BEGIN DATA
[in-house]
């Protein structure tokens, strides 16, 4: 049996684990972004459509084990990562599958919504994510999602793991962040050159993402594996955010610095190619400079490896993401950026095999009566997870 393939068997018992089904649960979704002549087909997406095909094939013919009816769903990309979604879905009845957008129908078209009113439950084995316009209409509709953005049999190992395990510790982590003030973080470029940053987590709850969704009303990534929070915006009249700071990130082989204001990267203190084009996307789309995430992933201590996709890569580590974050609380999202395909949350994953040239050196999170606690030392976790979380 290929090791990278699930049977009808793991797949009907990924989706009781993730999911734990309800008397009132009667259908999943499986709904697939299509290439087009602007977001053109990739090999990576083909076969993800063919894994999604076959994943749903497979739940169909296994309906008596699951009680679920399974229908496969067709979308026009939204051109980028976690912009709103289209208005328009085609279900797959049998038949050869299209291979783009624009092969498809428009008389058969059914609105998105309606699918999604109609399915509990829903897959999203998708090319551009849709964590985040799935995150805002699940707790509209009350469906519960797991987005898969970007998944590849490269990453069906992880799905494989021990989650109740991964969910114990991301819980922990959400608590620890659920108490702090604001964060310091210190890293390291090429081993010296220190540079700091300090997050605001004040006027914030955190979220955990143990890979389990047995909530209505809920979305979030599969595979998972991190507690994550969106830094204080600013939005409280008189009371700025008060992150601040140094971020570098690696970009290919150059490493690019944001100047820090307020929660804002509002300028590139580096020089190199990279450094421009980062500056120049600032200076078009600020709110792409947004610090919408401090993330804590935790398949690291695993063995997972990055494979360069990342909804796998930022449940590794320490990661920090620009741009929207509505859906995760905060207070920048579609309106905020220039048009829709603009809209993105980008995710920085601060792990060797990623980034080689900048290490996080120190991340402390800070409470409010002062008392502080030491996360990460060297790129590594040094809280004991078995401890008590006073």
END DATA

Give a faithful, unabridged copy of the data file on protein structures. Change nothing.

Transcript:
[in-house]
């Protein structure tokens, strides 16, 4: 049996684990972004459509084990990562599958919504994510999602793991962040050159993402594996955010610095190619400079490896993401950026095999009566997870 393939068997018992089904649960979704002549087909997406095909094939013919009816769903990309979604879905009845957008129908078209009113439950084995316009209409509709953005049999190992395990510790982590003030973080470029940053987590709850969704009303990534929070915006009249700071990130082989204001990267203190084009996307789309995430992933201590996709890569580590974050609380999202395909949350994953040239050196999170606690030392976790979380 290929090791990278699930049977009808793991797949009907990924989706009781993730999911734990309800008397009132009667259908999943499986709904697939299509290439087009602007977001053109990739090999990576083909076969993800063919894994999604076959994943749903497979739940169909296994309906008596699951009680679920399974229908496969067709979308026009939204051109980028976690912009709103289209208005328009085609279900797959049998038949050869299209291979783009624009092969498809428009008389058969059914609105998105309606699918999604109609399915509990829903897959999203998708090319551009849709964590985040799935995150805002699940707790509209009350469906519960797991987005898969970007998944590849490269990453069906992880799905494989021990989650109740991964969910114990991301819980922990959400608590620890659920108490702090604001964060310091210190890293390291090429081993010296220190540079700091300090997050605001004040006027914030955190979220955990143990890979389990047995909530209505809920979305979030599969595979998972991190507690994550969106830094204080600013939005409280008189009371700025008060992150601040140094971020570098690696970009290919150059490493690019944001100047820090307020929660804002509002300028590139580096020089190199990279450094421009980062500056120049600032200076078009600020709110792409947004610090919408401090993330804590935790398949690291695993063995997972990055494979360069990342909804796998930022449940590794320490990661920090620009741009929207509505859906995760905060207070920048579609309106905020220039048009829709603009809209993105980008995710920085601060792990060797990623980034080689900048290490996080120190991340402390800070409470409010002062008392502080030491996360990460060297790129590594040094809280004991078995401890008590006073």